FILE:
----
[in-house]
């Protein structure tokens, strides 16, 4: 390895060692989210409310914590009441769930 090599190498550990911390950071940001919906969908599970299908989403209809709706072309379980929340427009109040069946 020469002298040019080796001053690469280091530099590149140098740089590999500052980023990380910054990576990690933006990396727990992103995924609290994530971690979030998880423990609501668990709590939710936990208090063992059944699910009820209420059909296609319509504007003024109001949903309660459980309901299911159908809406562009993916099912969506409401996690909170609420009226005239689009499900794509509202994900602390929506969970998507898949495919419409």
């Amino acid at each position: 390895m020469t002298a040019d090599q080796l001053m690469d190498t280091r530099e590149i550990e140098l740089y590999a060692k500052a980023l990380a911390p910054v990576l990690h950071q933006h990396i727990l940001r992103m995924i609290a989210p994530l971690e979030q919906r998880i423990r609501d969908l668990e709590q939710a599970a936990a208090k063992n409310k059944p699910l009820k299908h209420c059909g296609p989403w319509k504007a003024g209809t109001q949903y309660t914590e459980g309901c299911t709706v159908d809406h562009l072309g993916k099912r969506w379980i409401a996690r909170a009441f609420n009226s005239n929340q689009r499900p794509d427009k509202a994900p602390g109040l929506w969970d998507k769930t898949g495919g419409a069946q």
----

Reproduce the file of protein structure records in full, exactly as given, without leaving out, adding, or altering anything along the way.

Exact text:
[in-house]
């Protein structure tokens, strides 16, 4: 390895060692989210409310914590009441769930 090599190498550990911390950071940001919906969908599970299908989403209809709706072309379980929340427009109040069946 020469002298040019080796001053690469280091530099590149140098740089590999500052980023990380910054990576990690933006990396727990992103995924609290994530971690979030998880423990609501668990709590939710936990208090063992059944699910009820209420059909296609319509504007003024109001949903309660459980309901299911159908809406562009993916099912969506409401996690909170609420009226005239689009499900794509509202994900602390929506969970998507898949495919419409």
């Amino acid at each position: 390895m020469t002298a040019d090599q080796l001053m690469d190498t280091r530099e590149i550990e140098l740089y590999a060692k500052a980023l990380a911390p910054v990576l990690h950071q933006h990396i727990l940001r992103m995924i609290a989210p994530l971690e979030q919906r998880i423990r609501d969908l668990e709590q939710a599970a936990a208090k063992n409310k059944p699910l009820k299908h209420c059909g296609p989403w319509k504007a003024g209809t109001q949903y309660t914590e459980g309901c299911t709706v159908d809406h562009l072309g993916k099912r969506w379980i409401a996690r909170a009441f609420n009226s005239n929340q689009r499900p794509d427009k509202a994900p602390g109040l929506w969970d998507k769930t898949g495919g419409a069946q």